|The arrest of Jesus, c1500|
Today we move to the Lauds proportion of Tenebrae for Maundy Thursday. We've already looked at Psalm 50, the Miserere, that opens up this hour, so today a brief look at Psalm 89.
One could also see the psalm as recapitulating the purpose of the Passion and Resurrection, for there is a progression in what the psalmist is asking for here: first for God to relent in his punishment of mankind (v3-12); secondly, to reveal his power and teach us wisdom (v14); and finally to fill his people with grace and blessings (v14-17).
A psalm of Moses
Psalm 89 is the only psalm attributed to Moses in the psalter, and he is also the author of the canticle that forms part of this Lauds (from Exodus 15). Some interpret this psalm as having been written at the end of Moses’ life, gazing into the Promised Land, yet not allowed to enter it himself, and begging for God to have mercy on the remnant that still survived of those who came out of Egypt. Thus Moses stands on our behalf, begging Christ to save us through his Passion.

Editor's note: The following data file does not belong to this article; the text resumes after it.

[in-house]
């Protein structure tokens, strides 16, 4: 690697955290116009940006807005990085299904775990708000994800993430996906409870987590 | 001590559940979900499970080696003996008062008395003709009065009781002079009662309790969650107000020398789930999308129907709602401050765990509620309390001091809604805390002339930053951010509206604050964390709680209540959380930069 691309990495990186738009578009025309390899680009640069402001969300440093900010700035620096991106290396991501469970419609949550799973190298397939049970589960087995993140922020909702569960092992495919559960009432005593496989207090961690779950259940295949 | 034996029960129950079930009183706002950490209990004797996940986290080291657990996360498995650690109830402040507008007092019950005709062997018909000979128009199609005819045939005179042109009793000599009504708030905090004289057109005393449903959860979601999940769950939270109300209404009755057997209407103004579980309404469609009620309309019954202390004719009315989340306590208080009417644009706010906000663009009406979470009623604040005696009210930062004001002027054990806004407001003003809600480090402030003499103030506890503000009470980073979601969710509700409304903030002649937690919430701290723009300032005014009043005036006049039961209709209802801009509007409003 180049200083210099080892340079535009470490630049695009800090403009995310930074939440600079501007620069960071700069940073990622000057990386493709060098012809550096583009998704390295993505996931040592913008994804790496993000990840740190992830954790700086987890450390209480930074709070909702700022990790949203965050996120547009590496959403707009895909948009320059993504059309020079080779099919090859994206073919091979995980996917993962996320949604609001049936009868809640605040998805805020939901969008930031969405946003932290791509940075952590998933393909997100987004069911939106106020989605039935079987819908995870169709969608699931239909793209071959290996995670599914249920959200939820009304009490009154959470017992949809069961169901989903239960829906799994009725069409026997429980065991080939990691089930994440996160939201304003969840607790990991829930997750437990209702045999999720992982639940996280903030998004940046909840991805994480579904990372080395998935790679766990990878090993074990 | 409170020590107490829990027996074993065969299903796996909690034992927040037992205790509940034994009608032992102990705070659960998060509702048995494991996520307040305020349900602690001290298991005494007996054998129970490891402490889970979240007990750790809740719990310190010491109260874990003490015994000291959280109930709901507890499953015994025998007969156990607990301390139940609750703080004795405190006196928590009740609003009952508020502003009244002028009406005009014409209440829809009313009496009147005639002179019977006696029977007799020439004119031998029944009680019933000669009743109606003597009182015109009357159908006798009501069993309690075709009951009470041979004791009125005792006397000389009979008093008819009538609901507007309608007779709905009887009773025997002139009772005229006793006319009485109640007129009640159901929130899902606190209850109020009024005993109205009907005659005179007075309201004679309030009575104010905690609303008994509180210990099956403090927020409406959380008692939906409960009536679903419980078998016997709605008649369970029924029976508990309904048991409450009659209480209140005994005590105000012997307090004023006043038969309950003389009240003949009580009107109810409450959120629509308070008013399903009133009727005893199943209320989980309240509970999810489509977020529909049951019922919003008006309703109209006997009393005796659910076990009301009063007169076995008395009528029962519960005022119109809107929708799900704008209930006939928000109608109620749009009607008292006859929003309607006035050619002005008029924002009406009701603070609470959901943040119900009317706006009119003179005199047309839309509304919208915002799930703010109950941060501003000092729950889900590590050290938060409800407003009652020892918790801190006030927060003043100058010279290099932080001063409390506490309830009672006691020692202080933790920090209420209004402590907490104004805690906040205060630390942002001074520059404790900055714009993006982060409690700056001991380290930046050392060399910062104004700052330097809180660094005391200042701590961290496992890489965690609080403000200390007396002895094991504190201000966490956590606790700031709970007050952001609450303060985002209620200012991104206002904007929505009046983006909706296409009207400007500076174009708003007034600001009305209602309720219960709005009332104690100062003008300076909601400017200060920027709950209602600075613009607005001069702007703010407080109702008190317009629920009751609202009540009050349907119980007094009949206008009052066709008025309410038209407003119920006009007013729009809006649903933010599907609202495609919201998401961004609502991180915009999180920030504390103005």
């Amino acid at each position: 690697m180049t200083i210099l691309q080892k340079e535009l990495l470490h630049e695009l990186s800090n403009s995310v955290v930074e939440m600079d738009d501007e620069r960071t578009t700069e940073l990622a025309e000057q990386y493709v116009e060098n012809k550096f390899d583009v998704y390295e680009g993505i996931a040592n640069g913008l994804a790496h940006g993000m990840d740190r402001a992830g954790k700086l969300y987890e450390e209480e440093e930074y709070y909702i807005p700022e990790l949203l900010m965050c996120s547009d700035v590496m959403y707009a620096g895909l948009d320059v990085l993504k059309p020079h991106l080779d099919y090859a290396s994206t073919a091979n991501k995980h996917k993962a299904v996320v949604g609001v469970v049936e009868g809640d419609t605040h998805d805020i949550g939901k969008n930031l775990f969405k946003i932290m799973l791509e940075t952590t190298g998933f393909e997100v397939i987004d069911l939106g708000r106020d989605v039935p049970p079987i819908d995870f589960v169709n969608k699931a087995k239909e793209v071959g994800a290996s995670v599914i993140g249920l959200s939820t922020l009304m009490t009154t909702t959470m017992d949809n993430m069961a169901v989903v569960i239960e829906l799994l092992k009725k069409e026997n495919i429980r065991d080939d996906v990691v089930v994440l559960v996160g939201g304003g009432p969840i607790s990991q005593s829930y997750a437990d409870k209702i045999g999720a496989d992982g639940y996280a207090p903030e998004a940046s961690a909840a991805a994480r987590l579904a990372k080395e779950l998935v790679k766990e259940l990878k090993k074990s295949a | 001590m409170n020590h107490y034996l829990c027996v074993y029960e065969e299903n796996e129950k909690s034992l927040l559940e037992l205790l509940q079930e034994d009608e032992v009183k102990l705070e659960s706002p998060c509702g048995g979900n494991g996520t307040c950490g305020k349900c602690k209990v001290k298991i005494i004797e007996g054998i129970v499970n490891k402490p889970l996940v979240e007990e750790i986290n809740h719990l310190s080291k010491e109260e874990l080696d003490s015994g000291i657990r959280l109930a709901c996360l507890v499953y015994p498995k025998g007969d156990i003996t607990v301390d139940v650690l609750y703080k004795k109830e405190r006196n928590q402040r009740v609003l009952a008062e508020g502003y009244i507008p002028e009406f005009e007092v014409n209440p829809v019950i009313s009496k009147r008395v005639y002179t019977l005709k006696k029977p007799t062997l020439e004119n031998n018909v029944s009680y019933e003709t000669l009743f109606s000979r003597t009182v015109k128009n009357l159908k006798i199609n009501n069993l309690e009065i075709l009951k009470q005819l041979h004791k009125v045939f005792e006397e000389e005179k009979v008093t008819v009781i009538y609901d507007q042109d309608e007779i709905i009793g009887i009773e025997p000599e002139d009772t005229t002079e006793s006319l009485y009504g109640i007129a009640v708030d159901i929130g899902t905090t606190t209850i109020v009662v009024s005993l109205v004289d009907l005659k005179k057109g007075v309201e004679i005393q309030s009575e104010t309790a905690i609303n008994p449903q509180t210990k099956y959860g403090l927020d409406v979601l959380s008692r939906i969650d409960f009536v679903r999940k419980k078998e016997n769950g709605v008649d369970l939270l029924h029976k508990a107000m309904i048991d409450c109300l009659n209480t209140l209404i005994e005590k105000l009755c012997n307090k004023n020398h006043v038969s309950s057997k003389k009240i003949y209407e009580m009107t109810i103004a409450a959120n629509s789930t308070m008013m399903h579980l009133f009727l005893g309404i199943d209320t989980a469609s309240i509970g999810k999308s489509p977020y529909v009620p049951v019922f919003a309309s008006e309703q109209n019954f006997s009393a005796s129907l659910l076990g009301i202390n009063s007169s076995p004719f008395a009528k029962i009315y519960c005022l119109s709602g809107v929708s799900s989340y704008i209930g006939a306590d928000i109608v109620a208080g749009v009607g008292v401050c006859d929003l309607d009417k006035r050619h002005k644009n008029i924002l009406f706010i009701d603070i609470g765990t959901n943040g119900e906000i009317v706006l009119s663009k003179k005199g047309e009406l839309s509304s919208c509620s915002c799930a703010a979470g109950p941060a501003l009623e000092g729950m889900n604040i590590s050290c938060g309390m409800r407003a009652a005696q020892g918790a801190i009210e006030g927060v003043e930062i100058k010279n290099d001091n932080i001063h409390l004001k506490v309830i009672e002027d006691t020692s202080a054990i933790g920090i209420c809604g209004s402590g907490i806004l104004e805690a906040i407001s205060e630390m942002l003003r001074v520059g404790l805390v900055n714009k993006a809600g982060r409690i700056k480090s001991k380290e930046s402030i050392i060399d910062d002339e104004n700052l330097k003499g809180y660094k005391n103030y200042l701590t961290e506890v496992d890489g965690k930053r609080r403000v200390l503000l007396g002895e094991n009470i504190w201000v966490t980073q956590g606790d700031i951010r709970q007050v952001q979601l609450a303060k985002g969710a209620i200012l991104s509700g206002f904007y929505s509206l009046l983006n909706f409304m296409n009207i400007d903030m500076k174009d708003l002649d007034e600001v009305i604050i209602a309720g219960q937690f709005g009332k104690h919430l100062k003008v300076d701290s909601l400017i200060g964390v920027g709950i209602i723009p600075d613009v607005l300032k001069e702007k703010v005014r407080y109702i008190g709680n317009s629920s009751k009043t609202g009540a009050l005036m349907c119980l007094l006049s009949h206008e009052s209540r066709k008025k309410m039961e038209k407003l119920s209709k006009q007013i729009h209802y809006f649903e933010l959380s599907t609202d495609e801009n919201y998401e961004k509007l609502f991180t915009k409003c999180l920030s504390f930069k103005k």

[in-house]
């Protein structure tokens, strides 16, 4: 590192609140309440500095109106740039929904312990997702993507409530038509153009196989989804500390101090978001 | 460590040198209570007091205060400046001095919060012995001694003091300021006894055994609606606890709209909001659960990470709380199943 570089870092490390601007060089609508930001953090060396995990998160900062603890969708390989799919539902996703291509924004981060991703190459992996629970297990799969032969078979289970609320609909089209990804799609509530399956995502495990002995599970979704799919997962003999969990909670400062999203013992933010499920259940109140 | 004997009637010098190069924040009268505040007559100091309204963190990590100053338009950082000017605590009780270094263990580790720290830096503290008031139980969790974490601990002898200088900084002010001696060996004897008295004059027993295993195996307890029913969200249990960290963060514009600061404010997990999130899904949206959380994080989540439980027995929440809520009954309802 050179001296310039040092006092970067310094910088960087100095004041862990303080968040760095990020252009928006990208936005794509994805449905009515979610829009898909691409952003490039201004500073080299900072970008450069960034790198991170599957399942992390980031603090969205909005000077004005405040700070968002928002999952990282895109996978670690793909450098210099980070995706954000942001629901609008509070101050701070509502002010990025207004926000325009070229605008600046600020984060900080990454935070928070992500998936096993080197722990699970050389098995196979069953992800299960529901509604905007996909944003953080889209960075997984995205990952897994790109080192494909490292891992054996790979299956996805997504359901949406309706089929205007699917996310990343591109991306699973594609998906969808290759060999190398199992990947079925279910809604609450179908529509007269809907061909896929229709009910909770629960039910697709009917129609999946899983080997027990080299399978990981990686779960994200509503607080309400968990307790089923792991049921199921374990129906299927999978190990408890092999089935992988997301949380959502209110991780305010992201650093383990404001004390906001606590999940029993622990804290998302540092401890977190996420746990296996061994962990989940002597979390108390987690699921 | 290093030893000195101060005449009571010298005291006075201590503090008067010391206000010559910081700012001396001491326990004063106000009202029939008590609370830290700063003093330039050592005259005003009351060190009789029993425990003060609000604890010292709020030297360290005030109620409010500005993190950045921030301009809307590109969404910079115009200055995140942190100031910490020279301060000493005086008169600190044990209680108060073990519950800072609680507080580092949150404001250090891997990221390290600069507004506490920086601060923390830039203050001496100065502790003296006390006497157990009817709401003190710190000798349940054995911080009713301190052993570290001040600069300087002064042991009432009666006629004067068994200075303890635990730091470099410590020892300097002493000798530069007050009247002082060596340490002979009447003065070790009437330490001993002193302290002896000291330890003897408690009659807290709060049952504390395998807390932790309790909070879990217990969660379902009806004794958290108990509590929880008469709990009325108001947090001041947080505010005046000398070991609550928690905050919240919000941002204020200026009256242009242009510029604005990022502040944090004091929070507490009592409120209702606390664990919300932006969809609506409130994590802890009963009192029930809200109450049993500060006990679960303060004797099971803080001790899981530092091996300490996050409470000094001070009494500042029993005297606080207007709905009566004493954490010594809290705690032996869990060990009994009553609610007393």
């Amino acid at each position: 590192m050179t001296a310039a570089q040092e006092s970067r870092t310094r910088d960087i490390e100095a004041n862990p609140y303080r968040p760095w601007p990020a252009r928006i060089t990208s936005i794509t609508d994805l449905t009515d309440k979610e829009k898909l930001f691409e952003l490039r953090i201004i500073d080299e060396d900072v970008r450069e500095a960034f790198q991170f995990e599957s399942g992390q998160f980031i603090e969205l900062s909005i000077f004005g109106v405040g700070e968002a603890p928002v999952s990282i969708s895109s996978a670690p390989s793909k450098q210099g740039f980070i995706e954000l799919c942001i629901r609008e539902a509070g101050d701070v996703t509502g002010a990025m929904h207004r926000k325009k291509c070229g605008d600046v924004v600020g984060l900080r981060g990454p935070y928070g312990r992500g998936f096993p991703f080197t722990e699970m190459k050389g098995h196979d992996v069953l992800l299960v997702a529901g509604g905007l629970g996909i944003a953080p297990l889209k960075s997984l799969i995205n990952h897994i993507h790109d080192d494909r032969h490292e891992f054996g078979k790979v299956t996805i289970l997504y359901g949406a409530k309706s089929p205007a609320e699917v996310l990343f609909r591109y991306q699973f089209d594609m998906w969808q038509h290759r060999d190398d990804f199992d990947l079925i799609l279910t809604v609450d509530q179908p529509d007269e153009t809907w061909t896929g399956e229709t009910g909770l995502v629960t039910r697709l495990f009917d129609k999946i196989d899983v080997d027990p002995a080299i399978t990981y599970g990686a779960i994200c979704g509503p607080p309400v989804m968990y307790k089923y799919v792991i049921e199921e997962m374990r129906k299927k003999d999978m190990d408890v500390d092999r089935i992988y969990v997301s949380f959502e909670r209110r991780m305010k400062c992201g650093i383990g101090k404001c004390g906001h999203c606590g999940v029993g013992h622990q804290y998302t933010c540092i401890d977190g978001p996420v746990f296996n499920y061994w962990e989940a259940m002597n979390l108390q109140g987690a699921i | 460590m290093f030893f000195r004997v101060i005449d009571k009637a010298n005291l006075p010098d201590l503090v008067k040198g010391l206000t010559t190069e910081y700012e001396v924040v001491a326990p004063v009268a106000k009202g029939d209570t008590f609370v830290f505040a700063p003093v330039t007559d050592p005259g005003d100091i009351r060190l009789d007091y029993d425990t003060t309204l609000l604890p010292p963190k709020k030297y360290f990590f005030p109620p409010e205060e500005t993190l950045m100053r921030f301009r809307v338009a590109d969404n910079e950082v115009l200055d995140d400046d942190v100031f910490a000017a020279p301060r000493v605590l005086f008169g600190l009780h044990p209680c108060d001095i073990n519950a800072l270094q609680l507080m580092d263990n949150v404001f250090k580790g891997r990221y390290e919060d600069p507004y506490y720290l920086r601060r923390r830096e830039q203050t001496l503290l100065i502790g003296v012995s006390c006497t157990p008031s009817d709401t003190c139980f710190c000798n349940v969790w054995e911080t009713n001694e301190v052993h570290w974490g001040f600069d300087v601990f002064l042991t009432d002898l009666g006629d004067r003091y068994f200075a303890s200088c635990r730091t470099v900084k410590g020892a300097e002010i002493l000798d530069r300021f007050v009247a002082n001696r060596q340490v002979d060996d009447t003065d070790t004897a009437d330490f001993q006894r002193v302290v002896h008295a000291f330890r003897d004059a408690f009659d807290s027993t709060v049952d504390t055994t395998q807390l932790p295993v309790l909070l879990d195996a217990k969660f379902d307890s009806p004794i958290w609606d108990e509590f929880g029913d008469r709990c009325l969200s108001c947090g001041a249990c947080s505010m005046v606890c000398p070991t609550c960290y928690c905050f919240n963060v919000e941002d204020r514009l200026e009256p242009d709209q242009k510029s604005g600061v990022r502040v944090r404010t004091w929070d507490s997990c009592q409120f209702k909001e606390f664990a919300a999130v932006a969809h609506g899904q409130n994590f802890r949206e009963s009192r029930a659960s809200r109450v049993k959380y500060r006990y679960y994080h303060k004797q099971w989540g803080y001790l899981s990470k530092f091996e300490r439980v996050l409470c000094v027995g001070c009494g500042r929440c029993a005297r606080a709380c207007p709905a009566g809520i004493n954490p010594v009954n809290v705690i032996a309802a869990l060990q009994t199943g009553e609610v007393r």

The psalm points first to the divinity of Christ, reminding us that: “Before the mountains were made, or the earth and the world was formed; from eternity and to eternity you are God.” (v2) Thus, it reminds us of the two natures of the Christ, so critical to what is to come.
The next verse, at least in the Septuagint/Vulgate version (yet curiously reversed in meaning in the later Hebrew Masoretic Text!), continues the plea set up in the previous psalms for God not to abandon man: Turn not man away to be brought low (v3). Certainly the Fathers saw the following plea for God to have pity and convert men, and v15’s ‘Return, O Lord, how long? And be entreated in favour of your servants’, in the context of the discussion on the shortness of man’s life, in verses 6-11, as allusions to the consequences of Adam’s sin: we too would be immortal but for it.
Have we made a difference?
One can also take the discussion on the shortness of man’s life in contrast to the eternity of God (vv 2, 4&5) as part of a kind of dialogue between the human and divine natures of the Saviour, pointing to the shortness of Christ’s life on earth, a time that he was obviously reluctant to cut short, the divine plan notwithstanding.